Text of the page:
Now, we use the $1.00 expense per unit as the basis of our total expense calculation. It would record depletion expense of $8,500 (8,500 trees x $1 per unit) for the year. This calculation relies heavily on estimates since we have no idea how many resource units are actually in a reserve. Thomson Reuters can provide the software and expert guidance on depletion and other cost recovery issues (like amortization) to help you better manage your clients’ depletion expenses.

For example, if a company had $100,000 in total depreciation over the asset’s expected life, and the annual depreciation was $15,000, the rate would be 15% per year. The Internal Revenue Service (IRS) rule requires that you use the cost method when dealing with timber. You are also supposed to use a method that produces the highest deduction when dealing with mineral property. Accumulate amortization in both accounting and tax might have the same sum of have different sums. This is based on certain factors such as when depreciations are yet to be deducted from tax expense. The useful life of the patent for accounting purposes is deemed to be 5 years.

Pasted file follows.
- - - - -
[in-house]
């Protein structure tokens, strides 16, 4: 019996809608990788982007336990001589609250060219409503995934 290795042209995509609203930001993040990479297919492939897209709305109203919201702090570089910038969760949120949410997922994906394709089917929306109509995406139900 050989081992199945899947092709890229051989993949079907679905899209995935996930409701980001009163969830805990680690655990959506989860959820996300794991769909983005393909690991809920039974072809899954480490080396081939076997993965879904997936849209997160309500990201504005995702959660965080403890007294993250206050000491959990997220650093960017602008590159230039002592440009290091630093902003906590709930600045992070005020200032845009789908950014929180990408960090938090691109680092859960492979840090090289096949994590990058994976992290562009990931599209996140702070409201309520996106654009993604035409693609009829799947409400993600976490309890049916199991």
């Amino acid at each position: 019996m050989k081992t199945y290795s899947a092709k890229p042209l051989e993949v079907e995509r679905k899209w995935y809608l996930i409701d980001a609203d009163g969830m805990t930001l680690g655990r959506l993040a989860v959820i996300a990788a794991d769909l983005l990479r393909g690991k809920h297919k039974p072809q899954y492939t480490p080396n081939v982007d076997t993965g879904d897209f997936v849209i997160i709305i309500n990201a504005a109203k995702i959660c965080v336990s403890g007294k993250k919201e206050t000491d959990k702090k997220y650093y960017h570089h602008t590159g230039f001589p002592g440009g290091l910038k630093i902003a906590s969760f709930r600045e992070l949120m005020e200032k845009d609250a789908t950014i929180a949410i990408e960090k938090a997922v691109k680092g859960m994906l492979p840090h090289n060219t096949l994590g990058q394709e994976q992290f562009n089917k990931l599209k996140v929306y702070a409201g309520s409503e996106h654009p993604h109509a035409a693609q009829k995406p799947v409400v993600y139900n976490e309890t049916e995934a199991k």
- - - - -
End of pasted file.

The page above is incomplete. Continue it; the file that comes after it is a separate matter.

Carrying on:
The net carrying amount of natural resources still on a business’s books may not always represent the market worth of the underlying natural resources. Rather, the sum simply represents a continuing decline in the original reported cost of the natural resources. Depreciation and amortization are non-cash expenses progressively reducing an asset’s cost value through regular charges to income. Cost depletion is more widely accepted since it’s easier to calculate and works less with estimations. This depletion method spreads out the natural resource’s depletion across the full lifespan of the resource. The percentage depletion method depends on estimations of factors that impact the percentage.